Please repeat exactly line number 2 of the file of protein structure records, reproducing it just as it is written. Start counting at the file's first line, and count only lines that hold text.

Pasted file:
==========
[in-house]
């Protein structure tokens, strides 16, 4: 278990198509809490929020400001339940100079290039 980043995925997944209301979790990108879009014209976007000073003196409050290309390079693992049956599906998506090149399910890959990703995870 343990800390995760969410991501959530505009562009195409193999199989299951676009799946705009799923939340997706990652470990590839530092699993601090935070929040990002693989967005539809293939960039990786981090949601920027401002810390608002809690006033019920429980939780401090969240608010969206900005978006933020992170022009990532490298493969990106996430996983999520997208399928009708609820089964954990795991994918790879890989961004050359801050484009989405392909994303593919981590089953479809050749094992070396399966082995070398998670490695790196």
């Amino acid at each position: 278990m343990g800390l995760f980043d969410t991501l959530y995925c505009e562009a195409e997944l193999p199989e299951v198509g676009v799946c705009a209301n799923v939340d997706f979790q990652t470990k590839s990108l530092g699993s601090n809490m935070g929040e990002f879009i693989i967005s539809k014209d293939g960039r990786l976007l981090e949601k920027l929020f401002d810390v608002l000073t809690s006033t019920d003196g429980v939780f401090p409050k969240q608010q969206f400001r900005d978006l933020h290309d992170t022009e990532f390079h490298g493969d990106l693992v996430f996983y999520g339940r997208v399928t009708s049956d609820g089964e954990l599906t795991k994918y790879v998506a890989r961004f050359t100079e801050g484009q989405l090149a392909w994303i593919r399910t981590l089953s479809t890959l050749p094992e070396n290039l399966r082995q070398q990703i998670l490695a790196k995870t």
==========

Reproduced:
């Protein structure tokens, strides 16, 4: 278990198509809490929020400001339940100079290039 980043995925997944209301979790990108879009014209976007000073003196409050290309390079693992049956599906998506090149399910890959990703995870 343990800390995760969410991501959530505009562009195409193999199989299951676009799946705009799923939340997706990652470990590839530092699993601090935070929040990002693989967005539809293939960039990786981090949601920027401002810390608002809690006033019920429980939780401090969240608010969206900005978006933020992170022009990532490298493969990106996430996983999520997208399928009708609820089964954990795991994918790879890989961004050359801050484009989405392909994303593919981590089953479809050749094992070396399966082995070398998670490695790196």